Thursday, September 2, 2010

Lessons Learned

My husband has taught me many things
during our long years of marriage.

I can clear the soapy, slimy clogs of hair
from the P-trap under the bathroom sink
with the twist of a wrench and a good bucket.

I can apply drywall mud smoother
than a baby's bottom,
hook up co-ax cable to the satellite,
check the oil in the car,
and come within two cents of the
weekly grocery budget.

Apparently, my lessons to him
were not as well received.

He still doesn't do laundry,
cooking, garbage, packing,
planning, parties, or vacuuming.

He still leaves hair in the sink,
underwear on the floor,
and crumbs on the computer keyboard.

But there is one thing that I taught him
that he has never forgotten:

How to use a debit card.

Believe me, it is one thing that
I continue to regret
ever doing.

Oh, sure- if you are one of those people
who have millions of dollars
sitting around in your checking account-
then a debit here and a debit there
probably won't hurt a thing.

But when you are like me
and have to scrimp-
or toss names in a hat on payday-
then a wild man with a debit card
is just asking for trouble.

Our old method worked just fine.

I would make sure he had
two blank checks in his wallet
anytime he would go to work,
or stop for gas,
or run to pick up an item at the lumberyard.

He would write the check number
on the receipt,
present it to me when he got home,
and all was good.

Then one day when I was with him
at the gas station,
he complained that it was raining.

He whined like a man-baby
that he was going to get wet (and melt?)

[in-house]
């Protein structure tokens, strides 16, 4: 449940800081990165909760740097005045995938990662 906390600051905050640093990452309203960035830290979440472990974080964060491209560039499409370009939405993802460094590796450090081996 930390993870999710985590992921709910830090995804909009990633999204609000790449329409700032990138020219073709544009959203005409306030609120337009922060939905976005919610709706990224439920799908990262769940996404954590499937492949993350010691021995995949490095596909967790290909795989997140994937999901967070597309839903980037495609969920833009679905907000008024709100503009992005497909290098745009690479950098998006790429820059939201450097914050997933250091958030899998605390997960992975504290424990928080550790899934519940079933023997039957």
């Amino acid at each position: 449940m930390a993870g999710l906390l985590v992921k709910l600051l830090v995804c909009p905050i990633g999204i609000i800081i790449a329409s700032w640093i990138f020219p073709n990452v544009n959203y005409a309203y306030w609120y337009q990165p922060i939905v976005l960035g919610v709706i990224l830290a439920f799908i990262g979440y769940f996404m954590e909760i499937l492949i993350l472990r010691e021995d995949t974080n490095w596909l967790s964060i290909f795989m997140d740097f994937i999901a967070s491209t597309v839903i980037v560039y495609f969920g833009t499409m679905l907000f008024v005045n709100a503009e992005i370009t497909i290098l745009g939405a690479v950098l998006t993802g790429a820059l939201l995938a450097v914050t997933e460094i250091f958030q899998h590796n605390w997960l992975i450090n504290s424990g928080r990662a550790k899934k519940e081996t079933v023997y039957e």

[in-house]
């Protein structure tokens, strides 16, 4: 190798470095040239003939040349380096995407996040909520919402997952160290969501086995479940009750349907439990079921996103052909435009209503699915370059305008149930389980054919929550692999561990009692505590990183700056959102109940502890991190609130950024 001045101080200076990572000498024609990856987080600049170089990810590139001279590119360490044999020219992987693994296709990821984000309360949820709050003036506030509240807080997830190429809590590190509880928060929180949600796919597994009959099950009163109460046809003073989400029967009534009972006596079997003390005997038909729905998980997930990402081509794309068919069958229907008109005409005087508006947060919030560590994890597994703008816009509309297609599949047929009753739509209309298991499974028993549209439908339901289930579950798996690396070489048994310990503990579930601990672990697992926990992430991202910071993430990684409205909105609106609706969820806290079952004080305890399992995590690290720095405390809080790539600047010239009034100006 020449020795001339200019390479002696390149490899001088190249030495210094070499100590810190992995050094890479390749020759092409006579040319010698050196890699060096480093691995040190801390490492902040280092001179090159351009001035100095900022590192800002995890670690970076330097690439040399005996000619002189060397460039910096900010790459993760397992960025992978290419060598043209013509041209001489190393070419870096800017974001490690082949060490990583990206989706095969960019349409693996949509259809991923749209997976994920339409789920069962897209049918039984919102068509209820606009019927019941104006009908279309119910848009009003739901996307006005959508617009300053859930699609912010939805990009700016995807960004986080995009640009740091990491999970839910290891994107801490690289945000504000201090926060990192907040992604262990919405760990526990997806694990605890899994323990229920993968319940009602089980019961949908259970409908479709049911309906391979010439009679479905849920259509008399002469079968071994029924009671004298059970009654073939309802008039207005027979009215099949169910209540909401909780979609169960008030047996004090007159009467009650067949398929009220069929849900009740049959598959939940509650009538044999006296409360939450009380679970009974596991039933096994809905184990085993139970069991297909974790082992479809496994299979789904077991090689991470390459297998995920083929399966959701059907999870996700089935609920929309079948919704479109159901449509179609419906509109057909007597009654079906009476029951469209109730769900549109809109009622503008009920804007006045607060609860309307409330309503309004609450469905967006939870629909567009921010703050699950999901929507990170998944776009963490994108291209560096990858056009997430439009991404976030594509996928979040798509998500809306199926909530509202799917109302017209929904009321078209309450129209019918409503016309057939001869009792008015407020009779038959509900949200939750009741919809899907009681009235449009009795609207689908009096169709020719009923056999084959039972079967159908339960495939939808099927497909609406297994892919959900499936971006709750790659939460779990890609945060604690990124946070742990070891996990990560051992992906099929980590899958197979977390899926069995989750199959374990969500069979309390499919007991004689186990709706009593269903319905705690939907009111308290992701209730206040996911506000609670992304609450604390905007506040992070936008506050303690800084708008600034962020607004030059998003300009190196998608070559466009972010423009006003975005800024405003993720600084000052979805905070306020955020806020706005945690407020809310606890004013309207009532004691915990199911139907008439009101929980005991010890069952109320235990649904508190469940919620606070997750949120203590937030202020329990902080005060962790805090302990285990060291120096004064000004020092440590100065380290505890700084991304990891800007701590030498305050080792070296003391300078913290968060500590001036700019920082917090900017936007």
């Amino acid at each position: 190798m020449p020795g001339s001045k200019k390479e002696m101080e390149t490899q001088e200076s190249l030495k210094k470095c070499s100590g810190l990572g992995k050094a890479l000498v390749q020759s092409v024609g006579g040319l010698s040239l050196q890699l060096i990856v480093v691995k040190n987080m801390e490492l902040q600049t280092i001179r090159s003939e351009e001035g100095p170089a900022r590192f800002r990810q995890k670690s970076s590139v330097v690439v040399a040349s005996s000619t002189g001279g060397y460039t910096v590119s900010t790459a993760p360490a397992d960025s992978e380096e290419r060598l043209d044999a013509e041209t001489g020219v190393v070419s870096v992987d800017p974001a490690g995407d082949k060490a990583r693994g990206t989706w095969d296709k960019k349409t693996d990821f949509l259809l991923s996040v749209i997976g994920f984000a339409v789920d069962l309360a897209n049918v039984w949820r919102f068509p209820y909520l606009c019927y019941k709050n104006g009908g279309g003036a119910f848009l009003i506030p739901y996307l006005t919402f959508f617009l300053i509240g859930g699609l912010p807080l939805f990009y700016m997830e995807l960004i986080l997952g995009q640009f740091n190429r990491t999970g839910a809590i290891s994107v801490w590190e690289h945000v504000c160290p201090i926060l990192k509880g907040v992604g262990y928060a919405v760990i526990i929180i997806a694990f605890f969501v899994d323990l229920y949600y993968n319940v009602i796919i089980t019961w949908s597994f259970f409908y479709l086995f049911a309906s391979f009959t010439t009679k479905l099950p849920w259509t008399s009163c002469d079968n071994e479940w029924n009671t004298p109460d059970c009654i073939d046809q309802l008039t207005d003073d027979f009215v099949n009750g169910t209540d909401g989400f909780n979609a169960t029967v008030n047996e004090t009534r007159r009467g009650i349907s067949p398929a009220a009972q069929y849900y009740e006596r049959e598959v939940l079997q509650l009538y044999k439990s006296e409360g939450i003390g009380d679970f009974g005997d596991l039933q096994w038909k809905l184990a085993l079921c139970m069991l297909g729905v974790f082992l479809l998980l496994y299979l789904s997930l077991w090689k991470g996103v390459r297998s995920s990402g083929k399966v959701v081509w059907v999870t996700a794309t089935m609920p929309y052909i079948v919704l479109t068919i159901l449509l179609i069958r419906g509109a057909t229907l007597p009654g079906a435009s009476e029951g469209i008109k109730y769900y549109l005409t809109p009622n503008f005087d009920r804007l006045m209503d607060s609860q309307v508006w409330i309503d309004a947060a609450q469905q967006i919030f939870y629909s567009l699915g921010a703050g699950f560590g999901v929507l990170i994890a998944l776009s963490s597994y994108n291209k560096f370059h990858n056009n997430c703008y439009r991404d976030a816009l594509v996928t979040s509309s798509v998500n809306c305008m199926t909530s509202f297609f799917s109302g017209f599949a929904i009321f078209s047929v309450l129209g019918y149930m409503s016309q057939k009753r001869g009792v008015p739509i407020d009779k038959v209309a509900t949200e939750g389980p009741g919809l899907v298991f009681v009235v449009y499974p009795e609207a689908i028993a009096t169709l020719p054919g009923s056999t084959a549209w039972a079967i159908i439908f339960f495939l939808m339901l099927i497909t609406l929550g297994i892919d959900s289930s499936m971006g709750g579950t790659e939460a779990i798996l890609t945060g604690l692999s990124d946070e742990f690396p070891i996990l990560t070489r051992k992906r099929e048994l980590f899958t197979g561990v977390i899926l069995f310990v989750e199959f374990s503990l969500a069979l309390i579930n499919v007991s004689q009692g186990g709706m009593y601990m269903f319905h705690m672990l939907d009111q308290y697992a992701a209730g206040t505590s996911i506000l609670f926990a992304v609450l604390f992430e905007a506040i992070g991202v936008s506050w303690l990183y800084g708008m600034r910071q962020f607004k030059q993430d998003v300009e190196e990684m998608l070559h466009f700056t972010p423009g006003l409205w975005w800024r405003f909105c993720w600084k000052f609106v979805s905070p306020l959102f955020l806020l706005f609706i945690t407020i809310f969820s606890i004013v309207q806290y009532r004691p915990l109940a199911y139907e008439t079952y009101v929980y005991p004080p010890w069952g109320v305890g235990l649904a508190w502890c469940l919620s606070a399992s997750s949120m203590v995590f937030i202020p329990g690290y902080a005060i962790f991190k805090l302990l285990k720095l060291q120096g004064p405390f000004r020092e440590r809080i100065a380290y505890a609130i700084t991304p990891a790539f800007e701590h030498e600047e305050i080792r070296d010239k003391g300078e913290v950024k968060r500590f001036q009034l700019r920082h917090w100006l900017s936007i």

if he had to go in and pay.

What that really meant was-
"I'll pump- if you'll run like an idiot
through this thunderstorm to give
the nice lady in the window a check."

"Ugh..use your debit card," I said,
without thinking of the grim
consequences that this might cause.

"Really? Can I do that?" he said in surprise
and total ignorance.

I felt sorry for the guy.
All this time he had been writing checks
and running through rain
and pulling out ID's.

So, I gave him a lesson on the use of a debit card.

And also informed him of the ease of ATM's,
online shopping,
and internet bill pay.

Bad call.

Now he uses that debit card
like a third hand.

He subscribes to magazines,
buys fancy tools,
eats McDonald's,
and lurks on craigslist.

He thinks that debit card
is a lottery card.

Oh, I've had a lot of pain and heartache
since that day at the gas station...

Collecting receipts is like pulling teeth,
hiding the checkbook balance is impossible,
and telling him not to spend over $25
because we've only got 30,
falls on deaf ears.

But, you know-
I've not had to run through the rain lately
to pay for gasoline with a paper check,
so I suppose it's been a bit better for me, too.

if only I could teach him
how to use the mixer, the microwave,
the dishwasher,
and the toilet brush...